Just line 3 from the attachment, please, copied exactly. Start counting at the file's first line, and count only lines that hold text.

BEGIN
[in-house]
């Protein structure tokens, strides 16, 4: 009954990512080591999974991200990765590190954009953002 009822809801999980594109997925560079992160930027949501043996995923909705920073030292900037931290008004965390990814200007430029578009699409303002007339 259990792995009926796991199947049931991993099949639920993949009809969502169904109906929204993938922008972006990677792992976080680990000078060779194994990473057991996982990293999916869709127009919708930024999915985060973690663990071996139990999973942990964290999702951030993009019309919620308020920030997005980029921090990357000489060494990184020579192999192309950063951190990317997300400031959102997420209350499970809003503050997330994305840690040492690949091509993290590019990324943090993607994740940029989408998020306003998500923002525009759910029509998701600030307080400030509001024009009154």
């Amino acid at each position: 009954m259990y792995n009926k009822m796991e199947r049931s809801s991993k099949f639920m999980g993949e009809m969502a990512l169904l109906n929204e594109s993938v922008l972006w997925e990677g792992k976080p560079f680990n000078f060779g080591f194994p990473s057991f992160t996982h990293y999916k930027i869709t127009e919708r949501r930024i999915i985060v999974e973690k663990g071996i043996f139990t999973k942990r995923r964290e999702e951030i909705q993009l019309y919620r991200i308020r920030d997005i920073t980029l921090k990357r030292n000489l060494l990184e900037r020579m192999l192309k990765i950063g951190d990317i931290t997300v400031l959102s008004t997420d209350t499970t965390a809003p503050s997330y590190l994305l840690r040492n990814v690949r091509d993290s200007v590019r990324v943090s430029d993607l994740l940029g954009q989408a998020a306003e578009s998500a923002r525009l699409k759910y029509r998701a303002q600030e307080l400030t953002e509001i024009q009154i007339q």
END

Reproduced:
């Amino acid at each position: 009954m259990y792995n009926k009822m796991e199947r049931s809801s991993k099949f639920m999980g993949e009809m969502a990512l169904l109906n929204e594109s993938v922008l972006w997925e990677g792992k976080p560079f680990n000078f060779g080591f194994p990473s057991f992160t996982h990293y999916k930027i869709t127009e919708r949501r930024i999915i985060v999974e973690k663990g071996i043996f139990t999973k942990r995923r964290e999702e951030i909705q993009l019309y919620r991200i308020r920030d997005i920073t980029l921090k990357r030292n000489l060494l990184e900037r020579m192999l192309k990765i950063g951190d990317i931290t997300v400031l959102s008004t997420d209350t499970t965390a809003p503050s997330y590190l994305l840690r040492n990814v690949r091509d993290s200007v590019r990324v943090s430029d993607l994740l940029g954009q989408a998020a306003e578009s998500a923002r525009l699409k759910y029509r998701a303002q600030e307080l400030t953002e509001i024009q009154i007339q």